Elizabeth Collin's sister Anne was married to Austin Clark below.
m Ann Frazier
m 15 June 1848 Franklin County, Missouri Hannah Armstead
Joseph's marriage to Hannah can be found in the "Franklin County, Missouri Marriage Records Books 'A' & 'B' 1819 - 1858", page 45. The daughter Mary is listed in the 1850 census
Hearst, John b 21 Feb 1783 Abbeville District, South Carolina d 24 Dec 1847
m Margaret Hearst b 1786 d 1856, daughter of Joseph Hearst and Jane Pressly (she and John were first cousins)
Hearst, Mary b 4 Oct 1778 Abbeville District, South Carolina
m Jacob Clark b 1778 d 1824, son of Jacob Clark and Anne Livingstone or Anne Overstreet
Mary and Jacob moved to Missouri in 1818. Some of this information is from Abridged Compendium by Frederick Virkus
m Sarah Wardlaw, daughter of John Wardlaw
HEARST, Isabella b 1795 d 21 Dec 1884
A record of her death can be found in the Washington County, Missouri Death Book 1883-1893, page 23: "Isabel Hearst, female, white, 90y, died Dec 21 1884, single American, born in South Carolina, 70y resident of Missouri, died in Kingston Furnace from old age, for several years buried in Stafford Graveyard on Dec 22 1884, papers filed by Sam�l Gibson of Kingston Furnace". According to Shala Huff, Isabella was deaf as a result of an illness and inherited the home place from her parents.
HEARST, William Miller b 25 Apr 1797 d Jan 1863
m 21 Jan 1822 Mary (Polly) Blair b 14 Sep 1804 Georgia d 21 Apr 1863
This line is being researched by Shala Huff. She can be reached at Shorehuf@CUTOUTsbcglobal.net. Be sure to remove CUTOUT from the address before sending.
HEARST, George E. b 3 Sep 1820 Franklin County, Missouri d 28 Feb 1891 Washington, D. C., buried Colma, California
m 15 June 1862 Steelville, Crawford County, Missouri Phoebe Apperson b 3 Dec 1842 Franklin County, Missouri d 22 Jan 1919 Pleasanton, California, daughter of Randolph Walker Apperson of Virginia and Drucilla Whitmire of South Carolina
George graduated from the Franklin County Mining School in 1838. While still in Missouri, George pursued various mining interests including prospecting and dealing in mineral lands and rights. He also owned a general store at Judith Springs.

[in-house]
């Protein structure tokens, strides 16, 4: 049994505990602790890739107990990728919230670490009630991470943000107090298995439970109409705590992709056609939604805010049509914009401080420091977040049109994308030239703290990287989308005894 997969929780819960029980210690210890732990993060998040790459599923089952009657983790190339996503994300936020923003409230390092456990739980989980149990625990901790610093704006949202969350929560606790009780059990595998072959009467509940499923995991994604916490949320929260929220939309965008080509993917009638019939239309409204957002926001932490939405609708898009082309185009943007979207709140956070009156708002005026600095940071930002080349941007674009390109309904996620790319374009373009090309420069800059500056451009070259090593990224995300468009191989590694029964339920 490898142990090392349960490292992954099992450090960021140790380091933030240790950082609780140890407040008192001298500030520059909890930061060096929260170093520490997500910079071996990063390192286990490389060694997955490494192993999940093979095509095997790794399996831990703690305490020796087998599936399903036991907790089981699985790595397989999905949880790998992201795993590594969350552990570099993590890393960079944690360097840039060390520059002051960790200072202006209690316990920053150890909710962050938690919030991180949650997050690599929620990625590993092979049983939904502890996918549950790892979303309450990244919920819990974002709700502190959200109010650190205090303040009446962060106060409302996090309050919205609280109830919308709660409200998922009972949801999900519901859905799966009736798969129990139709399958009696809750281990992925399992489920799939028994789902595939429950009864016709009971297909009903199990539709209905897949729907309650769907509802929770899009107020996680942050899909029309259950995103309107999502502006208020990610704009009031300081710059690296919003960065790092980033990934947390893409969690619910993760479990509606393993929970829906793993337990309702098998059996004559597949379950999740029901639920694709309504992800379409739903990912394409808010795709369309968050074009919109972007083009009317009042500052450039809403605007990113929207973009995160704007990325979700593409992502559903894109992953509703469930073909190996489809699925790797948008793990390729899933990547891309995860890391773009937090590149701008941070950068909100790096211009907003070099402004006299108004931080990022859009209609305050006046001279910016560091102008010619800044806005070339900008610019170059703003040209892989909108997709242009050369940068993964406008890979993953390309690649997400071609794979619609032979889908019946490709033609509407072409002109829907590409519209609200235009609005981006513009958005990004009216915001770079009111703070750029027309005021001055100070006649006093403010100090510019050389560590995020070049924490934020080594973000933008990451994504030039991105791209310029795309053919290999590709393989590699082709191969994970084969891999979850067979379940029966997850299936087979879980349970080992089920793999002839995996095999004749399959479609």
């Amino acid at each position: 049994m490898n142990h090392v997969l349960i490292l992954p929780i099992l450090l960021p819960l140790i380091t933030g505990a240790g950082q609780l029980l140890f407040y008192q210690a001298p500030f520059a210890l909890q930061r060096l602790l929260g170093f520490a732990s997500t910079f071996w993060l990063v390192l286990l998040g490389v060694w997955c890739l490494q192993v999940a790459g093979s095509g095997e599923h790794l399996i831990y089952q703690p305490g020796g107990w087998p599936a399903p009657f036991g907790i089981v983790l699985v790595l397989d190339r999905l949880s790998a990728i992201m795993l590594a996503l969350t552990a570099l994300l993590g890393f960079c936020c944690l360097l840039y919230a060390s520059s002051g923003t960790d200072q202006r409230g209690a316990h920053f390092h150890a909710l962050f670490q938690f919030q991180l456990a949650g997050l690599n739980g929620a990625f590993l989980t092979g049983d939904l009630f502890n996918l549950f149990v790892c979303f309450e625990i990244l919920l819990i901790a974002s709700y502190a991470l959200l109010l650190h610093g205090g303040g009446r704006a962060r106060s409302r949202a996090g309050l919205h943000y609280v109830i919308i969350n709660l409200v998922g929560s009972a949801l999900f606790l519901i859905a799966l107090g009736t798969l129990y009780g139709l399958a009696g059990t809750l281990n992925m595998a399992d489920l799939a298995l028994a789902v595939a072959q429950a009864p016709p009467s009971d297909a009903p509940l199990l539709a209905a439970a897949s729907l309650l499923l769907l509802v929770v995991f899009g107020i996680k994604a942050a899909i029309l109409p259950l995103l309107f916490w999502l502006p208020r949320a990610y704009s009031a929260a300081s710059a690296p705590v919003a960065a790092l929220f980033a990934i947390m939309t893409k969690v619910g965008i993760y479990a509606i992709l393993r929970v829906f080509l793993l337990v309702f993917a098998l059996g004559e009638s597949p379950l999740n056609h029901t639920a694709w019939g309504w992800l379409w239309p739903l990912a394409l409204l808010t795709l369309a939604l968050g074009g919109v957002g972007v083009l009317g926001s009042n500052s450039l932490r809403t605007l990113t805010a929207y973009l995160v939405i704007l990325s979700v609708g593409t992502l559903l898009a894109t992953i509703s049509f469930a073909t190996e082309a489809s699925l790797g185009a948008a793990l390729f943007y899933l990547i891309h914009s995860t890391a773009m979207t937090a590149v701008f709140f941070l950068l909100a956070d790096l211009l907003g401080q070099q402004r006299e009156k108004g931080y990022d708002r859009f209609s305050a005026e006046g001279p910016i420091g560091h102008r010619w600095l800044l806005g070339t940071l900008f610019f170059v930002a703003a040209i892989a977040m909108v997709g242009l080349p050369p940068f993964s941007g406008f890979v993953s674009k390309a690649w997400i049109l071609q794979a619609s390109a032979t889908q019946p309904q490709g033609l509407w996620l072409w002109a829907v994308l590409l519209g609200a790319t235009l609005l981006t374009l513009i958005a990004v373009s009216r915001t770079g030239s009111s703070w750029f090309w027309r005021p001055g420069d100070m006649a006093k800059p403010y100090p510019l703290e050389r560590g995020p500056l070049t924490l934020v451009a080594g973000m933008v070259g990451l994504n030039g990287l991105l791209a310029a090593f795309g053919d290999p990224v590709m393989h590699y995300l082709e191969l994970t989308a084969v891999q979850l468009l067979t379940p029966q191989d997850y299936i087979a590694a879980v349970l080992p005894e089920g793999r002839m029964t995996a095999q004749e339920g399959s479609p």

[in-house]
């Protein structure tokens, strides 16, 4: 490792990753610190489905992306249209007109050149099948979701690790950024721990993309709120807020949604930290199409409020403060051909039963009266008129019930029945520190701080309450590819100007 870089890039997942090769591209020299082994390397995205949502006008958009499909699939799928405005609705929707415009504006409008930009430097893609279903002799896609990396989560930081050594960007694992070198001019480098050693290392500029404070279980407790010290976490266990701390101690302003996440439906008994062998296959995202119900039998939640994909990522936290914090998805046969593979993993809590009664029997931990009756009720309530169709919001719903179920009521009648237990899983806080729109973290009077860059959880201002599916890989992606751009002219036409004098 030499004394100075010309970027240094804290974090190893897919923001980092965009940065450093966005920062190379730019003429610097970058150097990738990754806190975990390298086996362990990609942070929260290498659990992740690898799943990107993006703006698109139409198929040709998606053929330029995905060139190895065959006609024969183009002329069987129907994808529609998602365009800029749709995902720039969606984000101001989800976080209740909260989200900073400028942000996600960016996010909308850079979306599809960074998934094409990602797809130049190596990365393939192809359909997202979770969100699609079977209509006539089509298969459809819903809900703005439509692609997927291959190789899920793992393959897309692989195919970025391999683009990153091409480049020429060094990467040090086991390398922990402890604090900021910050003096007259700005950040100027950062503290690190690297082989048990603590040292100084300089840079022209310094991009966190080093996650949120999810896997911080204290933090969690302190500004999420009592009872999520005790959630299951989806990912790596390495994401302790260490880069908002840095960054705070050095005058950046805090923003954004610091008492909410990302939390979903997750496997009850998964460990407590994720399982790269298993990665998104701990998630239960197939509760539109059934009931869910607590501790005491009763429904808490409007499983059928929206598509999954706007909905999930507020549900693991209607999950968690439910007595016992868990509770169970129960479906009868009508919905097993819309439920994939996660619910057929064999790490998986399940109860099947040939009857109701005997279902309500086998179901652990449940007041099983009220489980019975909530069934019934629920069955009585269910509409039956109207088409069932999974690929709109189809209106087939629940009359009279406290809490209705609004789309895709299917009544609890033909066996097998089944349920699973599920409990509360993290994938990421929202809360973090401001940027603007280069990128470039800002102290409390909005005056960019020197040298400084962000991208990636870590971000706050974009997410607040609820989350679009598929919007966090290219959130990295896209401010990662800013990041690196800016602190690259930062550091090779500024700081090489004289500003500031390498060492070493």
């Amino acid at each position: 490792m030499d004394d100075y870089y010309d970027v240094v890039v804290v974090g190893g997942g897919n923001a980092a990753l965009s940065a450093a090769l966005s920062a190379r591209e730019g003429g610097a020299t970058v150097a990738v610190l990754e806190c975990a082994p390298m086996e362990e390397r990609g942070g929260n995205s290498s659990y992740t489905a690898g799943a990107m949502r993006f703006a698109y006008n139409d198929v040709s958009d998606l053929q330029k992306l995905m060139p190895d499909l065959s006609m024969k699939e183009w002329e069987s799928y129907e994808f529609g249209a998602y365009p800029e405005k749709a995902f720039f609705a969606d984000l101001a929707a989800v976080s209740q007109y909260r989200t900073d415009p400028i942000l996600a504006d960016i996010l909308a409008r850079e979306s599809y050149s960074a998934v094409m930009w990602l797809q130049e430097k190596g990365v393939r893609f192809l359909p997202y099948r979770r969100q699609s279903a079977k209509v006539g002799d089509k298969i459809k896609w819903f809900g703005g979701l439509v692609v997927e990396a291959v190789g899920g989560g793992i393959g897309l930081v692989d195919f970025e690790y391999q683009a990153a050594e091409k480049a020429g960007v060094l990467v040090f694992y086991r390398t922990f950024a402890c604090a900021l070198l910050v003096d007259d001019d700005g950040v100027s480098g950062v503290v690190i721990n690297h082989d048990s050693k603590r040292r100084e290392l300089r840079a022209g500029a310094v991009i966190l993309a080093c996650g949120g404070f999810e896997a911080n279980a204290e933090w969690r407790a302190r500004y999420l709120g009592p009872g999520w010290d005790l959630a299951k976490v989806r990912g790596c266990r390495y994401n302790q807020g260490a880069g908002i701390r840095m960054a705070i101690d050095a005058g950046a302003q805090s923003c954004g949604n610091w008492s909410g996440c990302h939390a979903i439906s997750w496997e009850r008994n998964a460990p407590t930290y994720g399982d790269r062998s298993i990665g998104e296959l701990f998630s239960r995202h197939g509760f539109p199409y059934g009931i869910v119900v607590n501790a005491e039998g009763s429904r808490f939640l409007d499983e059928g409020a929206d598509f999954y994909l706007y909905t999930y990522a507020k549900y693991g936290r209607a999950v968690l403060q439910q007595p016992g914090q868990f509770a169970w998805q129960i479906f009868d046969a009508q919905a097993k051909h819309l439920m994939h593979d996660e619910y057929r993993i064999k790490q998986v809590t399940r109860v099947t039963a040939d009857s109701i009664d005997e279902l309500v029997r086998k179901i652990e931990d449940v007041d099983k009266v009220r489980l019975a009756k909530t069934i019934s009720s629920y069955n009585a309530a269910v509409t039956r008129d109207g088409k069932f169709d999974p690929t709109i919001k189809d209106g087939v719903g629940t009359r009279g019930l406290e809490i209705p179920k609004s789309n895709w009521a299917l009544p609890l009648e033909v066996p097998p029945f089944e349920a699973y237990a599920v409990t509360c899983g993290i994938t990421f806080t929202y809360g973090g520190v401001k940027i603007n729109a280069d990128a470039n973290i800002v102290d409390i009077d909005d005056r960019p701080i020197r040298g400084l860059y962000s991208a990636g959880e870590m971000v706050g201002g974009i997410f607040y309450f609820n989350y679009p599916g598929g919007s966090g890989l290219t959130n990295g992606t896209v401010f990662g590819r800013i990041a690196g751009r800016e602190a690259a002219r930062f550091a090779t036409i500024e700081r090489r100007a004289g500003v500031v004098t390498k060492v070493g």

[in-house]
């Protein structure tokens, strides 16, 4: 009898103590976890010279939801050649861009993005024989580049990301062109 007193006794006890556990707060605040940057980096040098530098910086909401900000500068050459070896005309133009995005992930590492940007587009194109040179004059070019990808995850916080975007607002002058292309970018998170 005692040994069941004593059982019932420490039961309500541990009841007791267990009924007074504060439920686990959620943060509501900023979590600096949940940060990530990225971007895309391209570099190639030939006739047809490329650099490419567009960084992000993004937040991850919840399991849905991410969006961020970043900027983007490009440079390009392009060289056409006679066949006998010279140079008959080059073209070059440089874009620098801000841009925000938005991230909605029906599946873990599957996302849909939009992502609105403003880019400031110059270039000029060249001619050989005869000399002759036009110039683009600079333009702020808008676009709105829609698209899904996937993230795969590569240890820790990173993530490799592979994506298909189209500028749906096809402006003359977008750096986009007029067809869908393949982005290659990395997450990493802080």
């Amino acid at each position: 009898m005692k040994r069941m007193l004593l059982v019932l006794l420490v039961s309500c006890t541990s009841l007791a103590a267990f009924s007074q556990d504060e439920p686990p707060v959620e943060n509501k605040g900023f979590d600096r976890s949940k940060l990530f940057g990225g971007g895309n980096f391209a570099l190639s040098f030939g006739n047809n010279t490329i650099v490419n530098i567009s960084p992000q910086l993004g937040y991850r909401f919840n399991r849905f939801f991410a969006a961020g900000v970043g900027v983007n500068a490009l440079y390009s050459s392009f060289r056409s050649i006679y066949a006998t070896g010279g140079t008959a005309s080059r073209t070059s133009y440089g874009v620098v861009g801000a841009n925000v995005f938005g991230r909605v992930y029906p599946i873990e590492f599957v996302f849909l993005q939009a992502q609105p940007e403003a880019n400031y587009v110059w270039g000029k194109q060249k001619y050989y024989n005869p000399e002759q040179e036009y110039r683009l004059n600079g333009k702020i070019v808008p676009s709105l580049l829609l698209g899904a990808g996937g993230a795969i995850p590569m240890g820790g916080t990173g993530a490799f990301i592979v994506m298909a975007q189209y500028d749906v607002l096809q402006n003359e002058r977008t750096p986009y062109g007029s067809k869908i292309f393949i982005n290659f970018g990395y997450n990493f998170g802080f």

With news of the gold strike in California George asked Dr. William Nelson Patton to handle his affairs and property as well as his father's estate. He left for California on or about 15 May 1850 taking five months to make the journey. While in California, a few creditors took advantage of George's absence and brought attachments against land he owned that was in Dr. Patton's care. When Dr. Patton failed to satisfy the demands, the Hearst lands in his control were sold on the court house steps.
George didn't make his fortune in the California mines. He was keeping a store when, in 1859, the Comstock Lode was discovered in Nevada. George joined the rush there and invested in the Ophir mine. When Alva Gould sold his claim to George Hearst for $450, he ran down the street yelling "I tricked a Californian". After digging for only two months, George and his partners hauled 38 tons of high grade ore to California and made a profit of $90,000 from its sale. In less than a year he sold his share in the mine for a fortune. At one time the Ophir mine, which was almost a quarter mile in length was worth $4,000 per foot. During his life, George also invested in the Homestake Mine in South Dakota and the Anaconda Mine in Montana, two other large mining discoveries.
After selling his interest in the Comstock mines, George returned to Franklin County where he was able to see his mother before she died in 1861. He stayed on in order to pursue law suits against the heirs of Dr. Patton - he having died in 1858 - to recover losses from the sale of his land holdings. George's relationship with the Patton's may have not been too acrimonious for family tradition has it that George courted Dr. Patton's daughter Susan Ellen before marrying her close friend Phoebe Apperson. Susan Ellen eventually married George's first cousin, Caleb Bowles at George's and Phoebe's home in San Francisco in 1868. In addition to the marriage record, the Crawford County Marriage Book contains a contract in which George gave 50 shares of Gorden & Curry Gold & Silver Mining Company to Phoebe
George served in the U. S. Congress as senator for California from 1886 until his death. It was George that first acquired the land on which Hearst's Castle now stands. George and Phoebe lived in a much smaller house at the foot of the hill
HEARST, William Randolph b 29 Apr 1863 d 14 Aug 1951 Los Angeles, California
m 1903 Millicent Wilson b 1881, New York d Dec 1974 New York
HEARST, William Randolph b 27 Jan 1908 New York, New York
m 29 July 1948 Warrenton, Virginia Austine Byrne McDonnell b private Newtown, Massachusetts